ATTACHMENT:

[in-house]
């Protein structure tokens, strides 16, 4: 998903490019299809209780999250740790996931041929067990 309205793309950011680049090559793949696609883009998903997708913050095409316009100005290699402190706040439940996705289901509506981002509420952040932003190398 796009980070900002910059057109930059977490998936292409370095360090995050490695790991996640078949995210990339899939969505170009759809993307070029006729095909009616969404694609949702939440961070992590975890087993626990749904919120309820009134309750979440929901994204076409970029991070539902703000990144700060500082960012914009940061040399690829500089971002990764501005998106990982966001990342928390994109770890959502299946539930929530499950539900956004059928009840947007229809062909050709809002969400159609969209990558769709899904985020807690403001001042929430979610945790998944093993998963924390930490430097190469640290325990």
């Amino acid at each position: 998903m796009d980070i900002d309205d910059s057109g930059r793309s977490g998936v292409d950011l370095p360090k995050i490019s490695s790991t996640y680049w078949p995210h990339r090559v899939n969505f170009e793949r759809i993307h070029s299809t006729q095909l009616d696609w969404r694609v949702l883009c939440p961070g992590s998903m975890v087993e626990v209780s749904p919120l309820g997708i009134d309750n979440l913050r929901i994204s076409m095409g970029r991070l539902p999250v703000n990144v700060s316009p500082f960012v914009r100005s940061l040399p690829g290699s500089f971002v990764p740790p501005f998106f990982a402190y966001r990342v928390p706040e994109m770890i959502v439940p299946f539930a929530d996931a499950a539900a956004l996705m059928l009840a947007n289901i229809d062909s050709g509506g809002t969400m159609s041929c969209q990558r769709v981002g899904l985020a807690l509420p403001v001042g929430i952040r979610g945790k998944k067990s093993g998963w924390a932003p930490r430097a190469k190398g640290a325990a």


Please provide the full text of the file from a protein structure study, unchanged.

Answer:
[in-house]
């Protein structure tokens, strides 16, 4: 998903490019299809209780999250740790996931041929067990 309205793309950011680049090559793949696609883009998903997708913050095409316009100005290699402190706040439940996705289901509506981002509420952040932003190398 796009980070900002910059057109930059977490998936292409370095360090995050490695790991996640078949995210990339899939969505170009759809993307070029006729095909009616969404694609949702939440961070992590975890087993626990749904919120309820009134309750979440929901994204076409970029991070539902703000990144700060500082960012914009940061040399690829500089971002990764501005998106990982966001990342928390994109770890959502299946539930929530499950539900956004059928009840947007229809062909050709809002969400159609969209990558769709899904985020807690403001001042929430979610945790998944093993998963924390930490430097190469640290325990």
């Amino acid at each position: 998903m796009d980070i900002d309205d910059s057109g930059r793309s977490g998936v292409d950011l370095p360090k995050i490019s490695s790991t996640y680049w078949p995210h990339r090559v899939n969505f170009e793949r759809i993307h070029s299809t006729q095909l009616d696609w969404r694609v949702l883009c939440p961070g992590s998903m975890v087993e626990v209780s749904p919120l309820g997708i009134d309750n979440l913050r929901i994204s076409m095409g970029r991070l539902p999250v703000n990144v700060s316009p500082f960012v914009r100005s940061l040399p690829g290699s500089f971002v990764p740790p501005f998106f990982a402190y966001r990342v928390p706040e994109m770890i959502v439940p299946f539930a929530d996931a499950a539900a956004l996705m059928l009840a947007n289901i229809d062909s050709g509506g809002t969400m159609s041929c969209q990558r769709v981002g899904l985020a807690l509420p403001v001042g929430i952040r979610g945790k998944k067990s093993g998963w924390a932003p930490r430097a190469k190398g640290a325990a």